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Competitiveness and Private Sector Development
Competitiveness and Private Sector Development: Central Asia 2011
Competitiveness Outlook
OECD, The World Economic Forum. Published by : OECD Publishing , Date de parution:  06 juil 2011
Pages: 160 , Langue: Anglais
Version: Livre (Broché) + PDF
ISBN: 9789264097278 , Code OCDE: 252011011P1
Prix:   €48 | $67 | £43 | ¥6200 | MXN860 , Frais de livraison inclus
Disponibilité: Disponible
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Autres versions:  Livre électronique - Format PDF

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Détails
Tableaux: 23  Graphiques: 39 

Description

With a total population of 92 million people, near universal literacy and abundant energy resources, Central Asia is an attractive destination for investment and trade.  The region is strategically located at the crossroads of Europe and Asia, and surrounded by some of the world’s fastest-growing economies such as Russia, India and China, who are increasingly investing in the region. From 2000 to2009, foreign direct investment flows into Central Asia increased almost ninefold, while the region’s gross domestic product grew on average by 8.2% annually.

While Central Asia is endowed with many natural and human resources that could drive its economies to even higher levels of competitiveness, the poor quality of the region’s business environment remains a major obstacle. Key areas for improvement include reinforcing legal and economic institutions; prioritizing the development of the small and medium-sized enterprise (SME) sector; and building the capacity of business intermediary organisations.

This Central Asia Competitiveness Outlook examines the key policies that would increase competitiveness in Central Asia and reduce dependence on the natural resource sector, namely through developing human capital, improving access to finance, and capturing more and better investment opportunities. It was carried out in collaboration with the World Economic Forum under the aegis of the OECD Central Asia Initiative, a regional programme that contributes to economic growth and competitiveness in Afghanistan, Kazakhstan, the Kyrgyz Republic, Mongolia, Tajikistan, Turkmenistan, and Uzbekistan. The Initiative is part of the wider OECD Eurasia Competitiveness Programme.


Tables des matières:

Acknowledgments.
Acronyms
Executive Summary
Chapter 1. The Competitiveness Potential of Central Asia
-Significant endowments
-Increased attractiveness and performance: FDI growth and enhanced productivity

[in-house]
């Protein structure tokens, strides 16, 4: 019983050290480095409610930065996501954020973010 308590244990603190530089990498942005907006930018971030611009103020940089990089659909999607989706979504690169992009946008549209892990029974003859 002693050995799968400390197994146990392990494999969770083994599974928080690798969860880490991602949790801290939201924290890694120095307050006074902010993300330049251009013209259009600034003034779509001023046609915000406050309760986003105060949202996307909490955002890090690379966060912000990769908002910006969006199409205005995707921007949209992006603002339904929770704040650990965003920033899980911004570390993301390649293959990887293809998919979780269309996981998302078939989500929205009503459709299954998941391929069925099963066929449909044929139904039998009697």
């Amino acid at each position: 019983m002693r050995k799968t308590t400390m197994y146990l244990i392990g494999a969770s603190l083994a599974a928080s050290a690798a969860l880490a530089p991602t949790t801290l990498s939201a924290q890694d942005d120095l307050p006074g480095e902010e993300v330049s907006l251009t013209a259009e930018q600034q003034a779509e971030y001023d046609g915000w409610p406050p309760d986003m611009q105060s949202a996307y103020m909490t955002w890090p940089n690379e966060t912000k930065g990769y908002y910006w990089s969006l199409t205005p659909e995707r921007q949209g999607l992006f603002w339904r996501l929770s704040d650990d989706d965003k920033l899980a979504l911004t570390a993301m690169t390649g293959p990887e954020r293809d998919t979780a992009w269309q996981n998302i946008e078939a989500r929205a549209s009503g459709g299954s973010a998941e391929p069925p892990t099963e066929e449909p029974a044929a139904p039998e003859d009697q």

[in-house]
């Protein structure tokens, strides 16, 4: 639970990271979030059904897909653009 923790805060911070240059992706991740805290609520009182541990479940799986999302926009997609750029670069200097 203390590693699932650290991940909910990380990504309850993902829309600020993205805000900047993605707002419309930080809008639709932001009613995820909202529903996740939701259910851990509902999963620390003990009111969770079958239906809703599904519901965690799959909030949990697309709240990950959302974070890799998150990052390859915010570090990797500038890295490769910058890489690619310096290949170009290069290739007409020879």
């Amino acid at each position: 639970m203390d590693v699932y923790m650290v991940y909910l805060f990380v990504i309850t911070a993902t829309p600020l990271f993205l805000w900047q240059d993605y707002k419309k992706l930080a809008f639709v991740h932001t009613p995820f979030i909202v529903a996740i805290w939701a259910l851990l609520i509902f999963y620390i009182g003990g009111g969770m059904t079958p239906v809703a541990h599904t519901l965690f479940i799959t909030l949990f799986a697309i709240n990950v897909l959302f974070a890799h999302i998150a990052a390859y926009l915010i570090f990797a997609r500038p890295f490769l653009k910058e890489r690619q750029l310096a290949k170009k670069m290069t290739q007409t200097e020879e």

-Current competitiveness challenges in Central Asia: The need to build capabilities further
-Opportunities to enhance policies for competitiveness
-Developing public-private dialogue
Chapter 2. How Central Asian Economies Perform: Results from the Global Competitiveness Index
-World Economic Forum methodology
-Performance of Central Asia as a region: Significant challenges are yet to be addressed
-Country-level competitiveness
-Conclusion
-Annex 2.A1. Computation and Structure of the Global Competitiveness Index 2010-11
Chapter 3. Toward Higher-quality Education and Training
-
The importance of developing human capital
-Human capital development in Central Asia: Findings
-Overview of human capital development in Central Asia
-Spending on education
-Efficiency of spending on education
-Quality of the education system
-Relevance of education to economic needs
-Employer involvement in education planning and development
-Policies for competitiveness: The need for a comprehensive human capital strategy
Chapter 4. Improving Access to Financing for Smaller Enterprises
-The importance of access to finance for SMEs.
-Business environment: Access to finance is one of the key obstacles to private sector development
-Access to finance: The need for a comprehensive reform strategy
-Reforms through both direct and indirect interventions are needed
Chapter 5. Capturing More and Better Investments
-The role of foreign direct investment in building long-term capabilities
-Evolution of FDI in Central Asia
-OECD Policies for Competitiveness (PfC) Assessment Framework on investment policy and promotion in Central Asia
-Assessment results for Central Asia: Land reform, investment restrictions and investment promotion capabilities are key areas to address
-Conclusion
Chapter 6. Kazakhstan: A Case Study on Diversification and Sector Competitiveness
-
The case of Kazakhstan
-The diversification imperative
-The role of FDI in building long-term capabilities
-Enhancing the competitiveness of non-energy sectors
-Recommendations on how to move up the value chain in targeted sectors
-Sustaining reforms through public-private dialogue, human capital and more effective investment policy and promotion

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